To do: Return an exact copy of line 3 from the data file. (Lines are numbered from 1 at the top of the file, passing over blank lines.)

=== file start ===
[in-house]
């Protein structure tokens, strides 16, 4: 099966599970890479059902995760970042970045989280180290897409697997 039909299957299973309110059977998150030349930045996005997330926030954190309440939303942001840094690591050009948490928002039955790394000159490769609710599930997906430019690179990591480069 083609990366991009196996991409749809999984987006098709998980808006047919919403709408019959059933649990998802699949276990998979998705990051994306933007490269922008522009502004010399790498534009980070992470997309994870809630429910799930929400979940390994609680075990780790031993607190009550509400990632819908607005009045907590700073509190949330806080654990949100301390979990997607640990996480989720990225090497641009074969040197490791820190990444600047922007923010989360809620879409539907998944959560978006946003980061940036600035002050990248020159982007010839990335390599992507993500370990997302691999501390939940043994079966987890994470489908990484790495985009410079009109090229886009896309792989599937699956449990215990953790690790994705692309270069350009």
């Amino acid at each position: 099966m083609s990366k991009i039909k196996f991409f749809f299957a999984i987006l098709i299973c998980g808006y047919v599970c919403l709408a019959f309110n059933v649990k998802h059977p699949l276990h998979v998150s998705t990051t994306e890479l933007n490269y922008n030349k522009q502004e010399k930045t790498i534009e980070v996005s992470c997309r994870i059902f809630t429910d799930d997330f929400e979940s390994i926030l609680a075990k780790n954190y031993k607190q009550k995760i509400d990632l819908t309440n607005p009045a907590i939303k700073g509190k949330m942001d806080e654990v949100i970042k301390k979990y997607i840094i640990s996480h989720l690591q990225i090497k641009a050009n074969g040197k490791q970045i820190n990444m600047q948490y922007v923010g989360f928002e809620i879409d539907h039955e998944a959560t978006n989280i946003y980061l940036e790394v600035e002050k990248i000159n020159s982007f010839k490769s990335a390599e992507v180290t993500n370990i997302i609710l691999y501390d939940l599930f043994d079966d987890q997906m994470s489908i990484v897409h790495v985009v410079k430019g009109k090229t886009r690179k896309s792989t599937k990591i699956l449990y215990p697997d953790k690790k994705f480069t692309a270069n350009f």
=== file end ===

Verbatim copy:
């Amino acid at each position: 099966m083609s990366k991009i039909k196996f991409f749809f299957a999984i987006l098709i299973c998980g808006y047919v599970c919403l709408a019959f309110n059933v649990k998802h059977p699949l276990h998979v998150s998705t990051t994306e890479l933007n490269y922008n030349k522009q502004e010399k930045t790498i534009e980070v996005s992470c997309r994870i059902f809630t429910d799930d997330f929400e979940s390994i926030l609680a075990k780790n954190y031993k607190q009550k995760i509400d990632l819908t309440n607005p009045a907590i939303k700073g509190k949330m942001d806080e654990v949100i970042k301390k979990y997607i840094i640990s996480h989720l690591q990225i090497k641009a050009n074969g040197k490791q970045i820190n990444m600047q948490y922007v923010g989360f928002e809620i879409d539907h039955e998944a959560t978006n989280i946003y980061l940036e790394v600035e002050k990248i000159n020159s982007f010839k490769s990335a390599e992507v180290t993500n370990i997302i609710l691999y501390d939940l599930f043994d079966d987890q997906m994470s489908i990484v897409h790495v985009v410079k430019g009109k090229t886009r690179k896309s792989t599937k990591i699956l449990y215990p697997d953790k690790k994705f480069t692309a270069n350009f």